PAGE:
SOME SIGHTSEEING

We have seen considerably more of Michoacan, including Caracuero, to which before driving us a week after, our friend walked on the 15th Visita to Al Senior de Caracuero, the Black Jesus, one hundred and twenty meters from Tacamboro through mountains and valleys to Caracuero. Two thousand people we understand made the walk, in the end many supplicants walking on their knees as they came to the Iglesia which holds the crucifix with the black Jesus. We drove, ourselves, or were driven by our friend, through (with apologies for getting some of these names wrong) Tacamboro, Cuesta del Toro, Arroya Frio, Arroya de Apo, Loma Larga, San Antonia, El Limon, Las Cocinai, Nocupertaro any many other towns, most not on the map, through Avocado growing country, grape orchards, corn fields, on country roads and main highway to Caracuero.
Also we have visited briefly almost all the villages around Lake Patzcuaro, also most not on the map, Uranda Isla, barely an Island in the Lake, Huecaro, Tzentzuntzen, Tocuaro, where we drank some Pulque, a beer derived from the Maguey cactus, San Bartolo, Juaracuaro, Francesco Uricho, Erongaricuaro where also a local variety of Mezcal is made, Opondio, Ichuipio and Tarerio, called Puerto la Cielo, as it looks across the lake into the mountains and broad sky. The restaurant, overlooking the lake, had pictures of the restaurant, and of the owner, who joined us after lunch, and her family. The pictures were from 1959… The women in bobbs and American skirts… The spirit of the pictures indicated, unlike the present where Americans fear to travel, a more prosperous time when tourists and travelers could be expected… We went on to towns I think named Puacuaro, Del Sandio, Chupicuaro, with good beaches on the lake, Santa Fe de la Laguna, Patanbicho, where two peninsulas run into the Lake, and which are called ”Ojos de Agua,” the eyes of the lake. Also again to Ihuitsio where a coyote statue is in the center of Town and where also the impressive pyramids are, and a town with the hardest name of all to get down, Ukasanaʹstacua. We understand that much of this land, separated by carefully constructed stone walls, and featuring many small herds of steers, bulls, cows, and vaqueros on horse or foot, is owned collectively.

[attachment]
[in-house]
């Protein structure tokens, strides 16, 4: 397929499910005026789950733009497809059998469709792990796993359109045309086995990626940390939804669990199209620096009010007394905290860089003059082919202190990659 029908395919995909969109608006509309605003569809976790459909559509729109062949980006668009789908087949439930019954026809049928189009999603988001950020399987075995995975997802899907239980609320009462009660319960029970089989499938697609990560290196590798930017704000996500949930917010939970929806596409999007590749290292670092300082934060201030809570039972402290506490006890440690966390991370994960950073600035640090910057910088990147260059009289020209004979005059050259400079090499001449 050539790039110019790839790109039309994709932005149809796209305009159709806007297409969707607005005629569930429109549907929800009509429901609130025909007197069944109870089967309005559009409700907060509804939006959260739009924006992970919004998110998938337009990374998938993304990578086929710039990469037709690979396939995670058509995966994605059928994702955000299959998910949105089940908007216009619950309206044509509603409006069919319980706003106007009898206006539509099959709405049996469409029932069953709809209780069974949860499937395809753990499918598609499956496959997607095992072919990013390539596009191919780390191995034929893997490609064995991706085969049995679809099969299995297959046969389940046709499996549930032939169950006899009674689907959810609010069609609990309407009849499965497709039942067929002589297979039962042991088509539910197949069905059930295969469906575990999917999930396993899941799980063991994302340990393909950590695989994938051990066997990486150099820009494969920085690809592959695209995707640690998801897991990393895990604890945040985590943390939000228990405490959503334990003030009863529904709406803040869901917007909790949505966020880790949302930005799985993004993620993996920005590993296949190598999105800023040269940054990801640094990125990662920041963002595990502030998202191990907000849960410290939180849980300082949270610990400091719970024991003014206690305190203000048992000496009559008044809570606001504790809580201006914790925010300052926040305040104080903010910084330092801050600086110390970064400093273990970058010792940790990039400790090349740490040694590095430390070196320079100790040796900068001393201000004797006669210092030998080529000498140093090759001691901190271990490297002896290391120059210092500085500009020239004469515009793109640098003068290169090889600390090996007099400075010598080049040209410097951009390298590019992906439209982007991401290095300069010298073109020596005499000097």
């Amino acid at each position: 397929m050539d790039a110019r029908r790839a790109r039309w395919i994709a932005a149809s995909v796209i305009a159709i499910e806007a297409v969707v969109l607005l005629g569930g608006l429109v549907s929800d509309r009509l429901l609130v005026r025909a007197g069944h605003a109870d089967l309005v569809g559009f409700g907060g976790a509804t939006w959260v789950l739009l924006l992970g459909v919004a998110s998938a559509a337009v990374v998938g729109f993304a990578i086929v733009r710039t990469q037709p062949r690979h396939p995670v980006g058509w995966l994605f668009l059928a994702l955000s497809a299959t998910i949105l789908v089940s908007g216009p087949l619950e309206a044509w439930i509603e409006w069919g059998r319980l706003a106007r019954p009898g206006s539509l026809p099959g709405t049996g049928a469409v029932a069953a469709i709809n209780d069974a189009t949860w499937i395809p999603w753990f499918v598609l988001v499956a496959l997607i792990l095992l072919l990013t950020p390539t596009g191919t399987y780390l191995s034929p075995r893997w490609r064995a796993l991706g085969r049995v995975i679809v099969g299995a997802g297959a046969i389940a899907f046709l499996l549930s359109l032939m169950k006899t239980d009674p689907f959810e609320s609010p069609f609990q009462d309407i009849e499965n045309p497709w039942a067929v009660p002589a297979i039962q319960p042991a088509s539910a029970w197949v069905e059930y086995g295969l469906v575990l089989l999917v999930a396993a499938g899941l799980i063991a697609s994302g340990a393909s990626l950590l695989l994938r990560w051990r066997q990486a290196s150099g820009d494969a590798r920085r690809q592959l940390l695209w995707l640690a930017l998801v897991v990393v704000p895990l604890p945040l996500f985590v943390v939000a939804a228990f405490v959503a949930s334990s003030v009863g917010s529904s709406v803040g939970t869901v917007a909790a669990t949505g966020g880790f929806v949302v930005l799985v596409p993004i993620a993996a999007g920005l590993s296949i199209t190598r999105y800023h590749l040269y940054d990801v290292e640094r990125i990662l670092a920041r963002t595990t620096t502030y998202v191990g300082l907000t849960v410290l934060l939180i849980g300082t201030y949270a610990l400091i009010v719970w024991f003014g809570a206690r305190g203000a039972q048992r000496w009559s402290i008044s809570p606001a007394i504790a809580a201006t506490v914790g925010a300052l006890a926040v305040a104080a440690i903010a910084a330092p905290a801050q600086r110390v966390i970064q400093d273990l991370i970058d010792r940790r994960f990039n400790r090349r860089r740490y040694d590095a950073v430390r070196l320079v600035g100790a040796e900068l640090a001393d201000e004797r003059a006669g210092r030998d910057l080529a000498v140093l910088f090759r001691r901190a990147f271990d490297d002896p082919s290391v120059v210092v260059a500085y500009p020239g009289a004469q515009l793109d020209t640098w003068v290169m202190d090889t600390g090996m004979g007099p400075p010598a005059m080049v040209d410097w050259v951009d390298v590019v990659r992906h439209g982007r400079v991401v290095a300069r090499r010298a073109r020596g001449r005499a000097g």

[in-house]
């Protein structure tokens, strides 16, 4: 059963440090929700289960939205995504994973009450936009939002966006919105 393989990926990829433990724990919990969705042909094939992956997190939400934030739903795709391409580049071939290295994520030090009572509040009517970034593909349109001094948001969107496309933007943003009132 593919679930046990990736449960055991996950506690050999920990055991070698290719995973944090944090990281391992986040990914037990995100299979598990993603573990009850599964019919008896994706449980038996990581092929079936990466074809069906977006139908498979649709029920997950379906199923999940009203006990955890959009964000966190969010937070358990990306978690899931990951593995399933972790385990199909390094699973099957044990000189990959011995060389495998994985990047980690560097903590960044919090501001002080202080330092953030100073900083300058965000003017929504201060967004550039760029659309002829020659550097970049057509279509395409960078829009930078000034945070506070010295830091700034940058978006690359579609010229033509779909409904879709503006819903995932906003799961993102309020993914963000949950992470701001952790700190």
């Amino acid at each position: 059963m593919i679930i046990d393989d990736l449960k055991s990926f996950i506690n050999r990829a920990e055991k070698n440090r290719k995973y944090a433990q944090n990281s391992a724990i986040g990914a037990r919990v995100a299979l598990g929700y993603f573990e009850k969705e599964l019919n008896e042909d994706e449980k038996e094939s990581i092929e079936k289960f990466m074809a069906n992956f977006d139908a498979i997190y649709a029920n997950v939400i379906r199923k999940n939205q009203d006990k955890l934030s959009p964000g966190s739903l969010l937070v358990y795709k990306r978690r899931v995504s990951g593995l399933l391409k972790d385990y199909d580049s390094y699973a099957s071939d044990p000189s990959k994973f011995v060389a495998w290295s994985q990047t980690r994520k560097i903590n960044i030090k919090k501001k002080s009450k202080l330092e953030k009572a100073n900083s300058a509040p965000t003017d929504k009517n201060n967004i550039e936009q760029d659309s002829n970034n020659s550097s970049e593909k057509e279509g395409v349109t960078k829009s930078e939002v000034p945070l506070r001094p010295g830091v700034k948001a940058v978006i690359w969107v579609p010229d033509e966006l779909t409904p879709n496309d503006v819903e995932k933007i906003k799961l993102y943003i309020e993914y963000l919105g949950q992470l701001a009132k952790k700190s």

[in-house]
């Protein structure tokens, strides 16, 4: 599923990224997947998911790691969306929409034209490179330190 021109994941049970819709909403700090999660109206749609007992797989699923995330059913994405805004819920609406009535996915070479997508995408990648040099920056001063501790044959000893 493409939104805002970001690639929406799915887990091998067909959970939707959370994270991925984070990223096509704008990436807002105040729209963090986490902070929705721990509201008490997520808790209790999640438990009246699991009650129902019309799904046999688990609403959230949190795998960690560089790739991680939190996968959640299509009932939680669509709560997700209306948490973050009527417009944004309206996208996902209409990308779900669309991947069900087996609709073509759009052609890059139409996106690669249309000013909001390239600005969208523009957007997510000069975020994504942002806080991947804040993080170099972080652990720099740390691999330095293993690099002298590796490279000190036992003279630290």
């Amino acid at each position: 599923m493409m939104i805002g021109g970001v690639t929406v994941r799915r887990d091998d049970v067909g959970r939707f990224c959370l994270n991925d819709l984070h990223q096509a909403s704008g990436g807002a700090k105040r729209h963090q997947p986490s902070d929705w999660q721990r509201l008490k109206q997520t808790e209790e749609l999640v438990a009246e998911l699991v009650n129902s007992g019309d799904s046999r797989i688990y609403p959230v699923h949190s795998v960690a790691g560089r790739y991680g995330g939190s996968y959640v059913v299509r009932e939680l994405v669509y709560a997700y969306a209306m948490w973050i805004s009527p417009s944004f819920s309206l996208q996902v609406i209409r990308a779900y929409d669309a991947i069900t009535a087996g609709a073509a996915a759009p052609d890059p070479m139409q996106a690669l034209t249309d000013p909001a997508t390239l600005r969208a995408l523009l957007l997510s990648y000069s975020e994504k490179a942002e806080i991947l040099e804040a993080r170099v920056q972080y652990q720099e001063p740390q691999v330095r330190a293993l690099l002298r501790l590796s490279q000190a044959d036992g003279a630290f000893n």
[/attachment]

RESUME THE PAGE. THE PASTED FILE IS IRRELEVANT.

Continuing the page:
The Towns each hold histories and mysteries of their own we do not know. The style of building in all these and other towns seems to follow the Spanish model. The buildings line the public streets, privacy secured by high walls and strong gates, more often than not iron, then inner private gardens, and lastly the homes. The Moorish influence brought with the Spaniards, in the cities is pronounced in the Arches and I am told other architectural aspects.
On arriving back from the tour, we passed again by the first statue one encounters on arriving in Patzcuaro, I think called Tanean as well as Rey Tarejaqui. Again I may have the name incorrectly. But the man in the statue was a famous warrior king of the Puerepechas and in the statute is clothed as was the custom in an impressive long cloak. Around 1520, he or his father or son, (my fault for not being able to read the plaque well enough), although humiliated by the Spanish invaders, saved his empire from the ravages inflicted on the neighboring Aztec empire by making peace with the invading Spanish.

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